design dedicated to supporting telco network structure and its data modelling
rules. With some out-of-the-box telco-specific capabilities the learning curve
is, at least partially, reduced and one can also assume the application is
built to offer acceptable performance when handling telco data.
Hoorah, then, for Celona.
The chaps at Celona have dared to invest in a product
that addresses the needs of OSS data migration projects. Assigning traditional
ETL to the 'second generation' and my beautifully crafted SQL being damned as
'first generation', Celona offer their 'third generation' business-centric
application data migration solution, Evolve.
Take a look at their web site and data sheets. They have created a
solution that goes a long way to address the two main barriers I mentioned
above. Beyond that, Celona has also had a go at solving the problems project
teams usually forget until they become critical. Unless you have done a big
data migration before, questions about how you swap over systems after (or even
during) the data migration are often asked too late in the project. Similarly,
questions about data cleansing may not come up until you find your first
conflicting database record.
Its early days for Celona Evolve. I would love to see some white
papers or customer testimonials demonstrating the effectiveness of the product.
I could then say things have changed since I cut those vintage SQL scripts ten
I have my concerns though. Not from a technology point-of-view but
from the market’s. As I said, Celona's value proposition is based on solving
problems that I don't think every one of their potential customers is aware
of. The telcos are not data migration
experts. They pay IBM/Accenture/Amdocs/Whoever to worry about the detail. How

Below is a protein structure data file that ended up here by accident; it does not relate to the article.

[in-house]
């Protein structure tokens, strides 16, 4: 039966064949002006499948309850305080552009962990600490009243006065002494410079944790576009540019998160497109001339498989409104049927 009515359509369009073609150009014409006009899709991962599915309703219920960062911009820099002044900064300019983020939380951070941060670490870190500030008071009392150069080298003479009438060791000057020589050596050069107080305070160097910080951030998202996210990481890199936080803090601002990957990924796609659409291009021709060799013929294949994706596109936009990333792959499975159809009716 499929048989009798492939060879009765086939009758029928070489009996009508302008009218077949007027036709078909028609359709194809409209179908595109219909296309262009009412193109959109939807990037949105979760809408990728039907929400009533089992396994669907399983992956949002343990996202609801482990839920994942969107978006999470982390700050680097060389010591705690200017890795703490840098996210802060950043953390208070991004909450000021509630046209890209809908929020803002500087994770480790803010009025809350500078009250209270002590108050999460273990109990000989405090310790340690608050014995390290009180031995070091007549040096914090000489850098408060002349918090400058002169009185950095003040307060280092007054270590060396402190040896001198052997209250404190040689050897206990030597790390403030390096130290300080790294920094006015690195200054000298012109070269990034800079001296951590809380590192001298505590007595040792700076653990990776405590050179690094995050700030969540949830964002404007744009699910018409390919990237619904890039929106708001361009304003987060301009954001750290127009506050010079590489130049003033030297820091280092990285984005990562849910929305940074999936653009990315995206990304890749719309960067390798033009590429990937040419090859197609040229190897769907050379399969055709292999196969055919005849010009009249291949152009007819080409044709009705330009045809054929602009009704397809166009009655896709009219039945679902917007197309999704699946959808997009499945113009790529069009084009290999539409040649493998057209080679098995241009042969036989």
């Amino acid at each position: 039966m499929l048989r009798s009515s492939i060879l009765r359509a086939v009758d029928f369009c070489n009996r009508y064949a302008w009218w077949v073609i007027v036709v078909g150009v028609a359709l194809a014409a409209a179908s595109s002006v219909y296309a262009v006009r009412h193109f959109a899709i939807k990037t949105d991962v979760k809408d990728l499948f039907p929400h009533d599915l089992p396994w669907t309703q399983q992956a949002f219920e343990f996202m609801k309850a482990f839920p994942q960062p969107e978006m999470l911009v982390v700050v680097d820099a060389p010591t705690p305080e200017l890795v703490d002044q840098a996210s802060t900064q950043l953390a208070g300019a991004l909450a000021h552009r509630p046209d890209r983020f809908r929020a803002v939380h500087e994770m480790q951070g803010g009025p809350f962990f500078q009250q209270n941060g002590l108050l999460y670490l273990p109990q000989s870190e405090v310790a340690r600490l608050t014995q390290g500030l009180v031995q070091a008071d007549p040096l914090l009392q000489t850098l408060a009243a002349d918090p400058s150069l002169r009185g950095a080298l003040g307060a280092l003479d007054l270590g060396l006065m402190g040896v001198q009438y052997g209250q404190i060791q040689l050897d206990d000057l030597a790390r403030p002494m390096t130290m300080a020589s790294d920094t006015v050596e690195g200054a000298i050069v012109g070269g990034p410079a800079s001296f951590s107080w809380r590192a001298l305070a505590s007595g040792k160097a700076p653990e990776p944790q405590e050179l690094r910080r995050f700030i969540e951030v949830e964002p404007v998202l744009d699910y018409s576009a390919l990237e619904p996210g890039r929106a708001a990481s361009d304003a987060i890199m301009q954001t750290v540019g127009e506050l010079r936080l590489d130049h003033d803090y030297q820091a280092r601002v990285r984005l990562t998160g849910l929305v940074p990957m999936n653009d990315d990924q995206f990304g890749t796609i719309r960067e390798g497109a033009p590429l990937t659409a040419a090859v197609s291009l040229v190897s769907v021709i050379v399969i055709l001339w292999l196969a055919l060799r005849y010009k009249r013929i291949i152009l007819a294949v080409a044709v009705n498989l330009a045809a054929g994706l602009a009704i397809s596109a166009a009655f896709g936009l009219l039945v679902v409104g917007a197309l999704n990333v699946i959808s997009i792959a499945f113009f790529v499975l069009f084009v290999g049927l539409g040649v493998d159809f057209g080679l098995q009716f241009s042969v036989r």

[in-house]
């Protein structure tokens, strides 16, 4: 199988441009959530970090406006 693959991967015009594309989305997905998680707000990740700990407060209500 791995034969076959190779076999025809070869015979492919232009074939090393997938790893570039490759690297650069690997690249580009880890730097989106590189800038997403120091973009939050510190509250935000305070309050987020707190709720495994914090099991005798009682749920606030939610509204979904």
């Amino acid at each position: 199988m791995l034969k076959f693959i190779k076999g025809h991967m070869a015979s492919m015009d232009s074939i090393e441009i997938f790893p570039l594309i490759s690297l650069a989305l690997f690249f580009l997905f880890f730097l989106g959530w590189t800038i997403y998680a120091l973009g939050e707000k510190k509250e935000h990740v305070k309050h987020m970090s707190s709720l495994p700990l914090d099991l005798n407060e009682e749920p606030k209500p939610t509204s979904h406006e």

to convince them, then, that they need another line-item on their OSS product
license purchase order? Celona have a hill to climb in educating their target market.
Once Celona have potential customers accepting a problem exists and
their solution is the answer, how do they build an effective revenue stream?
'Mind your own business' I hear the Celona CEO saying. I normally would not
raise a question like this, but Celona's commercial proposition baffles me. Is
it a solution whose useful life is only as long as the first phase of the OSS
implementation project? How much can you charge for that? If the value proposition is a reduction in system integrator
man-days then that's nice, but will Cap/HP/Alcatel/Whoever be willing to
include Celona in the deal if it erodes their revenues?
Start-ups wouldn't be half as much fun if it wasn't for these sorts of
challenges. I went through the education and value-proposition thing in OSS
myself about 8 years ago. I think in 2000, maybe even 2001, I was explaining
what network inventory was to people who I would expect to know better.
It's great to see Celona have a well thought-out web site already, and
actively blogging on general data migration topics. They've got a lot of work
to do on educating the market, and I think they're on the right track with this.
I am not going to see a data sheet appear on Celona's website that
exposes their business model to satisfy my commercial questions, so I will
wait, eager and hopeful that a successful project press release appears